One of the masterpieces of Latin and, indeed, world literature, Virgil's Aeneid was written during the Augustan "renaissance" of architecture, art, and literature that redefined the Roman world in the early years of the empire. This period was marked by a transition from the use of rhetoric as a means of public persuasion to the use of images to display imperial power. Taking a fresh approach to Virgil's epic poem, Riggs Alden Smith argues that the Aeneid fundamentally participates in the Augustan shift from rhetoric to imagery because it gives primacy to vision over speech as the principal means of gathering and conveying information as it recounts the heroic adventures of Aeneas, the legendary founder of Rome.
Working from the theories of French phenomenologist Maurice Merleau-Ponty, Smith characterizes Aeneas as a voyant-visible, a person who both sees and is seen and who approaches the world through the faculty of vision. Engaging in close readings of key episodes throughout the poem, Smith shows how Aeneas repeatedly acts on what he sees rather than what he hears. Smith views Aeneas' final act of slaying Turnus, a character associated with the power of oratory, as the victory of vision over rhetoric, a triumph that reflects the ascendancy of visual symbols within Augustan society. Smith's new interpretation of the predominance of vision in the Aeneid makes it plain that Virgil's epic contributes to a new visual culture and a new mythology of Imperial Rome.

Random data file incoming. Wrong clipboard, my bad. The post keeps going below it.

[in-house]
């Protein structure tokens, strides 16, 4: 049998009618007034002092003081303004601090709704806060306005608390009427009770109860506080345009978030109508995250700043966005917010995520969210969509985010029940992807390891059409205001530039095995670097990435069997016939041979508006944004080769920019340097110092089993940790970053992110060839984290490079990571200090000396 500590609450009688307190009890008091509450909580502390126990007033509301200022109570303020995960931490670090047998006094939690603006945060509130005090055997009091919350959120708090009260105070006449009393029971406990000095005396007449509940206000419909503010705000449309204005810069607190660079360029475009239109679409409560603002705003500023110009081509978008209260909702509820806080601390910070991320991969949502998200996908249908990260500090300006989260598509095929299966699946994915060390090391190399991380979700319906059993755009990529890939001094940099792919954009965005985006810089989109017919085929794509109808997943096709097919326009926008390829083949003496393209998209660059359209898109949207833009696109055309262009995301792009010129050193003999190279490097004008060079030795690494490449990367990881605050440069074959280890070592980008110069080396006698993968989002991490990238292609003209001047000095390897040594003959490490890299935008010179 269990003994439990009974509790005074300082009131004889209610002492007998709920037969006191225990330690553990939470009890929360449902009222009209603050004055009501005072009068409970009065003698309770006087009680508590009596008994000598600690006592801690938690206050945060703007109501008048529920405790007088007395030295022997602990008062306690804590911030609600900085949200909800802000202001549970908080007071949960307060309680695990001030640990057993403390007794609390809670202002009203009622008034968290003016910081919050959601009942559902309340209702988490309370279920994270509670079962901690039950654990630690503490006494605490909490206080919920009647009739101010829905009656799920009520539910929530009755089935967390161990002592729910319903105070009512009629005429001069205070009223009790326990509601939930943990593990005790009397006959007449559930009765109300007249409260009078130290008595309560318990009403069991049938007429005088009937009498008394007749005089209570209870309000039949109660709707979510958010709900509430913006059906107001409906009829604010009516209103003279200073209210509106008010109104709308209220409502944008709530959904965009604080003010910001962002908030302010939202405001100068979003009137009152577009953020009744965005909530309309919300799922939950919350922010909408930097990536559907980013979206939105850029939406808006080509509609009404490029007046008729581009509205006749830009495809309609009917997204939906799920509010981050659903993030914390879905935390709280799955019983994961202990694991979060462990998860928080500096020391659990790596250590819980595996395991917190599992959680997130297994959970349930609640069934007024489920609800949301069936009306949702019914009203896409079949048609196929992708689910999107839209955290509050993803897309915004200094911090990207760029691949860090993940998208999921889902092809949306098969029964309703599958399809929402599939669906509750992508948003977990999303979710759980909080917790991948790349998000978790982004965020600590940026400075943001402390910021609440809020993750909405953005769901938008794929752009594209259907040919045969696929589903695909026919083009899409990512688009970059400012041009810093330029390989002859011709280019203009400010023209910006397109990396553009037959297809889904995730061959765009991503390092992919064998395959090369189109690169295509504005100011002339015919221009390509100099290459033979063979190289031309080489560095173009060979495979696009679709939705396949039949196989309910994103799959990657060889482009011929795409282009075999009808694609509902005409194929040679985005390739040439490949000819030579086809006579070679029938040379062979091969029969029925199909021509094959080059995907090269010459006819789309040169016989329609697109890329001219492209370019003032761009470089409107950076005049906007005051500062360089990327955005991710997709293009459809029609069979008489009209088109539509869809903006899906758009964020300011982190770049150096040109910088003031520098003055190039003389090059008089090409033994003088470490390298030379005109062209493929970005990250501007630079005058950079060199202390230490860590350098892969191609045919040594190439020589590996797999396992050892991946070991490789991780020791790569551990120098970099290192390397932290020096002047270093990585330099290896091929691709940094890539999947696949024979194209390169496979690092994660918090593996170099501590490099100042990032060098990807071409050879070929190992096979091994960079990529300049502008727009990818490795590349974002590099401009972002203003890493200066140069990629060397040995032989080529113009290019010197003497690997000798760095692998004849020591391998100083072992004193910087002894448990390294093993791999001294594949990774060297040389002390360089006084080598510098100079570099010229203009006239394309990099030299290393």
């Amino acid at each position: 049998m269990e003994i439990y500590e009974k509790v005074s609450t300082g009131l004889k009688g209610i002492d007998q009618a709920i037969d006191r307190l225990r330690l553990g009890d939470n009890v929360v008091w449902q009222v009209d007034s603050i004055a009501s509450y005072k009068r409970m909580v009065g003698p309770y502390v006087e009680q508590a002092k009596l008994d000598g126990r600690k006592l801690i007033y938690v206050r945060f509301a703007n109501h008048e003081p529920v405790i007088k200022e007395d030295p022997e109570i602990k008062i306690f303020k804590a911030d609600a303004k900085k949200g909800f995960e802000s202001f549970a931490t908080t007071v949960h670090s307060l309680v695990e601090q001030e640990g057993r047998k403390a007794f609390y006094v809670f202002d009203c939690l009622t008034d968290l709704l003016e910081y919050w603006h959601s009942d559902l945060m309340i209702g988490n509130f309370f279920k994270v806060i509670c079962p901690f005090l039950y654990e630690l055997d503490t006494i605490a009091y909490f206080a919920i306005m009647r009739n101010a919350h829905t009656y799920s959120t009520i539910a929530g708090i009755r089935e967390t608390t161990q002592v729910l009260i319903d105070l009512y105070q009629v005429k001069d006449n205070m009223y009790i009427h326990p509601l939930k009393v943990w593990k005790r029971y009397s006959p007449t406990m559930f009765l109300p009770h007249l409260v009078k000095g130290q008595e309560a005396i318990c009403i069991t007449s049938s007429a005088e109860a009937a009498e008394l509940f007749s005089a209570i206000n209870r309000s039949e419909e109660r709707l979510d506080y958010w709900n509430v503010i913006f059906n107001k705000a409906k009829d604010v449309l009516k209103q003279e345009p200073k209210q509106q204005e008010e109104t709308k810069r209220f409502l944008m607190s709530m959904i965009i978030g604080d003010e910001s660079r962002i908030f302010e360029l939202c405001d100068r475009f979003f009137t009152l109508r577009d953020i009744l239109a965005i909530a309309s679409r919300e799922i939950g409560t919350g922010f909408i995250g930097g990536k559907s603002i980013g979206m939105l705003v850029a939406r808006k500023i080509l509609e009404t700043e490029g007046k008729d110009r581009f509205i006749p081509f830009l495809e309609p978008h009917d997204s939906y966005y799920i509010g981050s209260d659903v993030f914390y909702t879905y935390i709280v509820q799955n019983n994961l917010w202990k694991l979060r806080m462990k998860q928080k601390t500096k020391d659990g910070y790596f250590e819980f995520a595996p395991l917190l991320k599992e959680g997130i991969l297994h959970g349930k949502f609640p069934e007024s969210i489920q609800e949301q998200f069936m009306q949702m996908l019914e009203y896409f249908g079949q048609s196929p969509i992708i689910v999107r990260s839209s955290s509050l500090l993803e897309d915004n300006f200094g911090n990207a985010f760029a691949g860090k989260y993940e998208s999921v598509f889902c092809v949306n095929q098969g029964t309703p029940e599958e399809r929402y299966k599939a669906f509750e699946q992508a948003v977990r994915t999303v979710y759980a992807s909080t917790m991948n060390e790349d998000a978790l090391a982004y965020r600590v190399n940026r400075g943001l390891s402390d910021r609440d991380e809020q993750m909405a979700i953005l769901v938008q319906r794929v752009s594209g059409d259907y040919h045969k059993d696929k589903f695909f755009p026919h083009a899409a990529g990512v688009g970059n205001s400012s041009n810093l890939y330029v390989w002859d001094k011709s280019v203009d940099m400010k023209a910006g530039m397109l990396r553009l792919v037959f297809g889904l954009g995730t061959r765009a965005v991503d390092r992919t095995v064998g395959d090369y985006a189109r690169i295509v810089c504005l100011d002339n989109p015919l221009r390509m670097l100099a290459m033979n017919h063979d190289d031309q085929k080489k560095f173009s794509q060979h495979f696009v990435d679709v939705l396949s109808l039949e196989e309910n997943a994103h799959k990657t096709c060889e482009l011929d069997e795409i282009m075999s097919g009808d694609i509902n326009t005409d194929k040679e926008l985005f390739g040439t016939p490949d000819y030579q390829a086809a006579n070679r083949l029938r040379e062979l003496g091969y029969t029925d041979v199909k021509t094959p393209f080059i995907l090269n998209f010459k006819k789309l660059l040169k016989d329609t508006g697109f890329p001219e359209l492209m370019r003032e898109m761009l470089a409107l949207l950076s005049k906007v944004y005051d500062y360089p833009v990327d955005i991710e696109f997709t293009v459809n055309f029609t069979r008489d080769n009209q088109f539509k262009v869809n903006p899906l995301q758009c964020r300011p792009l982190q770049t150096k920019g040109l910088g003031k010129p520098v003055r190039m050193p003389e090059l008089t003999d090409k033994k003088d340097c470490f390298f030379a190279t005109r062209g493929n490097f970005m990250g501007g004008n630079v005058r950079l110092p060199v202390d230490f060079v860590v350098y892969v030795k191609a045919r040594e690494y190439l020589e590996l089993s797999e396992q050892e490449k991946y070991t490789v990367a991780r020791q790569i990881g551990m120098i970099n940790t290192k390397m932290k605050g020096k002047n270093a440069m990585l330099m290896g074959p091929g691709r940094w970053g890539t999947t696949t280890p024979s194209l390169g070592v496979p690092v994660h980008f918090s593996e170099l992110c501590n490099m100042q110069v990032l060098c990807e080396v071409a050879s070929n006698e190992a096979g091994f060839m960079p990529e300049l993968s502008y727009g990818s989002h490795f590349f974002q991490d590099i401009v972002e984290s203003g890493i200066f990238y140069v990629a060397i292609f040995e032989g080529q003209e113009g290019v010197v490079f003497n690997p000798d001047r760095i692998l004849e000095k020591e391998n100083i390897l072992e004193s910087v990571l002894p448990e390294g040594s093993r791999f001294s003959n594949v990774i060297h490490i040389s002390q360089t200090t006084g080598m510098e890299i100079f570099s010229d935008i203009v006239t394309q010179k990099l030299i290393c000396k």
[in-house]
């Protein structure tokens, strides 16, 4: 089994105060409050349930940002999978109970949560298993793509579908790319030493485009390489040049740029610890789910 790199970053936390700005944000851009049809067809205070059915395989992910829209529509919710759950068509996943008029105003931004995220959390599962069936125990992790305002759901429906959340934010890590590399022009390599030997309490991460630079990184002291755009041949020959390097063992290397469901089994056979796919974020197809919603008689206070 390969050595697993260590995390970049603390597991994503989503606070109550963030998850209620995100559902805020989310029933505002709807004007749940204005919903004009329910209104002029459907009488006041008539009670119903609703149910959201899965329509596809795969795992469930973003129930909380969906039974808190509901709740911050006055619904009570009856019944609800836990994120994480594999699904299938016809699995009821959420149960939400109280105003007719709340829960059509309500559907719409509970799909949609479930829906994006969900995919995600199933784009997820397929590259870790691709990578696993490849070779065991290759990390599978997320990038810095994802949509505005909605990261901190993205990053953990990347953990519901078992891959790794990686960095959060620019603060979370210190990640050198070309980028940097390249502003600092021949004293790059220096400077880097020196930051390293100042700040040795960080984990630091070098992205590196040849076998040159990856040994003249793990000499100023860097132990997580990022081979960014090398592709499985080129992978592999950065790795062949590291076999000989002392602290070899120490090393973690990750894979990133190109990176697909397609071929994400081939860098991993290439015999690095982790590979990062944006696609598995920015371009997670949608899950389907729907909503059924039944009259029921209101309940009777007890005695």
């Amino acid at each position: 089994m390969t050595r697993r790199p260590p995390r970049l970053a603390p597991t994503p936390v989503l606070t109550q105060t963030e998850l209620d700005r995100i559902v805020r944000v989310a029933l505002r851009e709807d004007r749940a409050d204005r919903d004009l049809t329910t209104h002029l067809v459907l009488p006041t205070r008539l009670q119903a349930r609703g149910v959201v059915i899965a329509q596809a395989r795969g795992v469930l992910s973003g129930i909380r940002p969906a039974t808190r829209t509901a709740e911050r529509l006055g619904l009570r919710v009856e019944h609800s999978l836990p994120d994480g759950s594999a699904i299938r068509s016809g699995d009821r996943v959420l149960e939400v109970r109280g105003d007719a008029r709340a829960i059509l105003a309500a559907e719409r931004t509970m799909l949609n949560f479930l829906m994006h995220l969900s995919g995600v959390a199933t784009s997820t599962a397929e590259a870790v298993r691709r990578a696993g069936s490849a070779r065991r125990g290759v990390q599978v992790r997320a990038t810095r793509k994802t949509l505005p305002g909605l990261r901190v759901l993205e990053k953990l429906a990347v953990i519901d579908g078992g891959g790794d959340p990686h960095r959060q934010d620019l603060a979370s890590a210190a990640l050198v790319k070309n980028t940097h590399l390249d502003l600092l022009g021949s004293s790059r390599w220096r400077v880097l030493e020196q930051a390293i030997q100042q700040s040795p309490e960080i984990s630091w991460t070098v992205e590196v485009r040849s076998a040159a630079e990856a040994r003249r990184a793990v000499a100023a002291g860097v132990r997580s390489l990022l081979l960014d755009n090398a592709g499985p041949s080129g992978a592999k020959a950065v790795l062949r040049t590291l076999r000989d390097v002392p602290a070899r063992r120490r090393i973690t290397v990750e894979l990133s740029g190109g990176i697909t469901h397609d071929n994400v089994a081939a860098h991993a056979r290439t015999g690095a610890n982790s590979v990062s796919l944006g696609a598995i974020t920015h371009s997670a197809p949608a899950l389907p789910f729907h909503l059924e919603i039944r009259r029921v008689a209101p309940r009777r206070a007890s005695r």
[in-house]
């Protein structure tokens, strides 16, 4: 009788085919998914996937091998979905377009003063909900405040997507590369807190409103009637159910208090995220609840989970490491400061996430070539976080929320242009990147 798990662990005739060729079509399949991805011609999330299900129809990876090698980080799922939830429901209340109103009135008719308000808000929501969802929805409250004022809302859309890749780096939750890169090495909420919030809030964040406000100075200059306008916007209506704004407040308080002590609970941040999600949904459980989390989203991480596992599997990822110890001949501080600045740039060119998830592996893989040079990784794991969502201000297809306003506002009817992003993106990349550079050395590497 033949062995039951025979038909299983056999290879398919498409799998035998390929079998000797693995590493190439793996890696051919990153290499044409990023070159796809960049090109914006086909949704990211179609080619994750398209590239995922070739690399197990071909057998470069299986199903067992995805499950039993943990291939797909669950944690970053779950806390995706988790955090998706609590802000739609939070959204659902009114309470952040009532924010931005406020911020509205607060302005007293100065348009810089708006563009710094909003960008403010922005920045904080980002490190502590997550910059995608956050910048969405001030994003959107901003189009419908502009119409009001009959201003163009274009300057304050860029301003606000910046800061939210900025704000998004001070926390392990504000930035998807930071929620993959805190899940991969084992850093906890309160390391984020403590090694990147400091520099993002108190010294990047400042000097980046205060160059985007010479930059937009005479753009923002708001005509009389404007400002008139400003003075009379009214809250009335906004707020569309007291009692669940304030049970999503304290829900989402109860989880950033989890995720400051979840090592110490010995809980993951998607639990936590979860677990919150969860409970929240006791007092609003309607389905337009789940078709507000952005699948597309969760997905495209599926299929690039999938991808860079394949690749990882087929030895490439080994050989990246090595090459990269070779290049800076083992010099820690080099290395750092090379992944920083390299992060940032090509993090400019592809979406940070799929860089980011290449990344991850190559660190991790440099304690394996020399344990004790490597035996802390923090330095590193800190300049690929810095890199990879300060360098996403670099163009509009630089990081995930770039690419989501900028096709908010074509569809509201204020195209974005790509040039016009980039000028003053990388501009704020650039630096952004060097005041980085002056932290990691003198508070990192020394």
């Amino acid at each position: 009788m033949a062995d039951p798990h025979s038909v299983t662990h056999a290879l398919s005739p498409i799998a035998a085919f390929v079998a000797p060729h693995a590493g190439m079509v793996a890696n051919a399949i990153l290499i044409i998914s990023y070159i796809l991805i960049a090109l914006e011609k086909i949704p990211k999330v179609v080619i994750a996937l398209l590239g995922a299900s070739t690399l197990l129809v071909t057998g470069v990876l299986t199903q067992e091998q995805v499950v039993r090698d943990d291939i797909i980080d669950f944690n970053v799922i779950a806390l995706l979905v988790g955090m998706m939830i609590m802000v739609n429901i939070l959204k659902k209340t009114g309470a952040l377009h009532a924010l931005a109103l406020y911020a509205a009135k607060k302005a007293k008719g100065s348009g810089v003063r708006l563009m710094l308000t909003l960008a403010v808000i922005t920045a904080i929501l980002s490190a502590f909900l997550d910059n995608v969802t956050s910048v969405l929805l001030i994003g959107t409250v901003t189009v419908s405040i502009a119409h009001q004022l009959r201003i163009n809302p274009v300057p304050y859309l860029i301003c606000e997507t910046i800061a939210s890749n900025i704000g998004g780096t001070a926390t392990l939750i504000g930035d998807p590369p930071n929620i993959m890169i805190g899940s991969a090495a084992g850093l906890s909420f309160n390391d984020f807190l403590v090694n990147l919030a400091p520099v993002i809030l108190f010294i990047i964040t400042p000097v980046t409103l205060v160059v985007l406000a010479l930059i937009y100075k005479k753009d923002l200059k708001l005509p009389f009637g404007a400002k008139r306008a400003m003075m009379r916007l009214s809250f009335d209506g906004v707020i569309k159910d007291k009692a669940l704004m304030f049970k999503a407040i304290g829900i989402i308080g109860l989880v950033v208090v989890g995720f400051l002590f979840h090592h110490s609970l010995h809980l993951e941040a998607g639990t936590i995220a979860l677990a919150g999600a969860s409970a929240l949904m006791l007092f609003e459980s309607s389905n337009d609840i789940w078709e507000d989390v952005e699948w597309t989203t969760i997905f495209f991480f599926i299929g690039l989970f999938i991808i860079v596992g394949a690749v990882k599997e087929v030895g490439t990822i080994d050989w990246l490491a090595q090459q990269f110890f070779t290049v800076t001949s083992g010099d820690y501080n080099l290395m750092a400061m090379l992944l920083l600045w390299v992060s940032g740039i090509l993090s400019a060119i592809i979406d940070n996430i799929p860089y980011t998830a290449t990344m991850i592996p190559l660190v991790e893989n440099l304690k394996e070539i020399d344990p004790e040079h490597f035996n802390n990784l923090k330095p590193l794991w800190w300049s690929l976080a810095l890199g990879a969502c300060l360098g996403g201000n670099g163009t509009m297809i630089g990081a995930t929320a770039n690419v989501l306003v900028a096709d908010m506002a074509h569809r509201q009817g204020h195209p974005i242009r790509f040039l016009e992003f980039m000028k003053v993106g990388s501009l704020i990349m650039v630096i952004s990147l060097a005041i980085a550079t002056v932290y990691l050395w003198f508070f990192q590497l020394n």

Riggs Alden Smith is Associate Professor of Classics and Associate Dean of the Honors College at Baylor University.
In sum, this book makes an important contribution to the analysis of the Aeneid.... It deserves the close attention and lively interest of all scholars of the Aeneid.
~Bryn Mawr Classical Review
Preface and Acknowledgments
Text and Art Acknowledgments
Chapter 1. Prophaenomena ad Vergilium
Ante ora patrum
The Scope of the Argument
Chapter 2. Ruse and Revelation: Visions of the Divine and the Telos of Narrative
A God in the Midst
Chapter 3. Vision Past and Future
Hector and the Penates
Hindsight to Foresight: Andromache and Aeneas
Vision and Temporal Modality in Aeneas' Katabasis
Site/Sight of Rome
Chapter 4. Hic amor: Love, Vision, and Destiny
Aliud genus officii: Vision and the Second Favor
Viewpoints of Departure: Deception, Vision, and the Separation of Dido and Aeneas
Chapter 5. Vision's Victory and the Telos of Narrative
Failure of Rhetoric (Part 1): Effete oratores
Drances and Turnus: Opposing Visions
Hercules and Cacus: Light, Darkness, and Diction
Failure of Rhetoric (Part 2): The Futility of Battlefield Entreaty in Books 10-12
Failure of Rhetoric (Part 3): Sight Makes Right and the Aeneid's Finale
Chapter 6. Conclusion
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